"You bust my chops (at least write very defensively/derisively), but write a new blog entry agreeing with my comments?!?"
1. You might notice, if you read closely, that the article to which you linked was posted a day before your first comment here -- and it was written even before that. I'm not writing posts to agree with you; your characterization of events is misleading.
2. You didn't just comment on a collision weakness in the MD5 algorithm. You said I should rethink my recommendation of MD5. I never made a specific recommendation that people should use MD5 -- I just explained how it's used, mentioned the fact it isn't as strong as some other algorithms, and explained why it's not a big problem to use it for verifying downloads.
3. Speaking of why it's not a problem: Because the collision weakness is not a preimage weakness, the only way it's a problem for software download verification is if the person providing the download is untrustworthy. If that person is untrustworthy, you're screwed anyway -- so it's an entirely superfluous weakness in that respect. Even then, it would be extremely difficult for the person providing the download to come up with two working pieces of software, one innocuous and one malicious, that match the same MD5 hash.
4. The newer article to which you linked is about password hashes, not download verification hashes. The security landscape is somewhat different there, thus justifying giving a crap about the collision weakness in that context. I even explained that in some detail in that article.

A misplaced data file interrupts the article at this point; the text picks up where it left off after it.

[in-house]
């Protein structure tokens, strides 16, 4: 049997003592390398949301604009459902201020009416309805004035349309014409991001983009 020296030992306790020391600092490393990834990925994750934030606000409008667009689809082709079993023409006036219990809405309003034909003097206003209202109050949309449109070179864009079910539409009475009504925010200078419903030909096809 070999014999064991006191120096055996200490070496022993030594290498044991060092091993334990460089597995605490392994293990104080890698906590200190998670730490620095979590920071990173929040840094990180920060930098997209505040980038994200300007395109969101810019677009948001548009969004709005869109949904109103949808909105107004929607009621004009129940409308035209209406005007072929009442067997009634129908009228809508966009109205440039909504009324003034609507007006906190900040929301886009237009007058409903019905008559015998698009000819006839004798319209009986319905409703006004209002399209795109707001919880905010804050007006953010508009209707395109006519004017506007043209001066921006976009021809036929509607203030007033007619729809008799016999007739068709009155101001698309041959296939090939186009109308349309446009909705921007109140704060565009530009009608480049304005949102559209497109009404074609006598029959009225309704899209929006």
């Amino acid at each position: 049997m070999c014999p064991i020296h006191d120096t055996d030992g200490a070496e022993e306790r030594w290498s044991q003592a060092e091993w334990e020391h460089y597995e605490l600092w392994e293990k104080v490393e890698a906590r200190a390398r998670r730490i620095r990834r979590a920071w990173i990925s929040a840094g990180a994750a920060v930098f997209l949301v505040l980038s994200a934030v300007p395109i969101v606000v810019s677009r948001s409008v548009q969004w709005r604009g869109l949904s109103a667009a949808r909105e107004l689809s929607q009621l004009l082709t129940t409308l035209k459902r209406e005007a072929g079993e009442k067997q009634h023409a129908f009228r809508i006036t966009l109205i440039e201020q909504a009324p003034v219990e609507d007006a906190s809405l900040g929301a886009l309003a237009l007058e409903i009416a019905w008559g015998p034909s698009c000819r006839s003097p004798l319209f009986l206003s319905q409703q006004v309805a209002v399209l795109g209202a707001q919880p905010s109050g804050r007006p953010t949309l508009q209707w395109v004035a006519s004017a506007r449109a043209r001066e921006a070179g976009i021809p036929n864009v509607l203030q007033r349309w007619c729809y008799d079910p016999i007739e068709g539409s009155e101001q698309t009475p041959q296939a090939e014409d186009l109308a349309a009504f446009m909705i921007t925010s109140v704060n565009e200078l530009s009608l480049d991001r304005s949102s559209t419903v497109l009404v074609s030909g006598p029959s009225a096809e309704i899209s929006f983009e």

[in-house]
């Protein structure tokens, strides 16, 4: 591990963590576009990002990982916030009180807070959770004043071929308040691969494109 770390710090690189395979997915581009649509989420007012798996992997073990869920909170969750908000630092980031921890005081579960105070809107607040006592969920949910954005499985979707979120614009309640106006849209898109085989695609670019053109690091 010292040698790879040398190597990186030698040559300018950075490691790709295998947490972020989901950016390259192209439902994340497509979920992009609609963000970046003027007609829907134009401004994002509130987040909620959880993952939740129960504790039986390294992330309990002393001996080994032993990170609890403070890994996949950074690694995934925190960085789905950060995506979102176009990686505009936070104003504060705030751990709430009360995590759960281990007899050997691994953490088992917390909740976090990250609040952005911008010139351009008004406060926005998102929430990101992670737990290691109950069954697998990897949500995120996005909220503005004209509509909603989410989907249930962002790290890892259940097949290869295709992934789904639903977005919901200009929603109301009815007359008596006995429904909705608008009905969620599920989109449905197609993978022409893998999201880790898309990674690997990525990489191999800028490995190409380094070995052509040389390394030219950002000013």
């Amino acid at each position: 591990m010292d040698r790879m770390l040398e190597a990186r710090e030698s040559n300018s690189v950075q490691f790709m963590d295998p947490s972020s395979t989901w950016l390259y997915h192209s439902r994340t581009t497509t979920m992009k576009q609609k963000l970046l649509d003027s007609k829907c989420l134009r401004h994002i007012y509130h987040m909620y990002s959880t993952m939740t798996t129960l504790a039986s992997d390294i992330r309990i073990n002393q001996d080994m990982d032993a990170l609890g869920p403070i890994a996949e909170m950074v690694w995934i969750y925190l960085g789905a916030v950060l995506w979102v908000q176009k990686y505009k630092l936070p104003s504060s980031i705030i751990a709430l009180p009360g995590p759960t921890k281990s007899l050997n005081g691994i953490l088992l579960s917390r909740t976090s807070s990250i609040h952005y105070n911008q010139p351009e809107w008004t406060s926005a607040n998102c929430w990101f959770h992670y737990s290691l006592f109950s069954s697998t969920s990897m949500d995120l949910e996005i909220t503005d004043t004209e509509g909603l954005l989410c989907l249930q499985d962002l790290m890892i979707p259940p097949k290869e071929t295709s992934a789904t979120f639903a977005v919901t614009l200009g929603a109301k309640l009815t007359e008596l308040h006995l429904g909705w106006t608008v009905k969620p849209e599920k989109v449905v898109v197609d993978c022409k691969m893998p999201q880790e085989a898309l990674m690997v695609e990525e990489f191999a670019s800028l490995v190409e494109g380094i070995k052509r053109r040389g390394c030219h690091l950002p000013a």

5. I actually quoted (and linked to) that article in my first response to you, elaborating upon the difference between the MD5 dangers to passwords and the effective lack of danger for software download verification in the common case. You seem to have ignored that, however, and didn't bother to check the material until that same article appeared in your inbox in a TR newsletter (the URL you provided, ending in "&tag=nl.e036", indicates how you got to the article). Additionally, when I quoted that article you decided that it somehow "didn't count" -- even though I was just using it to elucidate a point -- because it wasn't from the same article as the one to which you responded. Somehow, though, it's okay for you to quote from my other articles -- from the same article, even. What's up with that?
6. I didn't write "defensively". I pointed out all the problems with your statements, starting with the one that suggested that I "recommended" MD5 over other algorithms.
7. Even if I did write "defensively", it's not entirely unwarranted considering the accusation implicit in the title of your first post in this discussion.
edit: added some quotes
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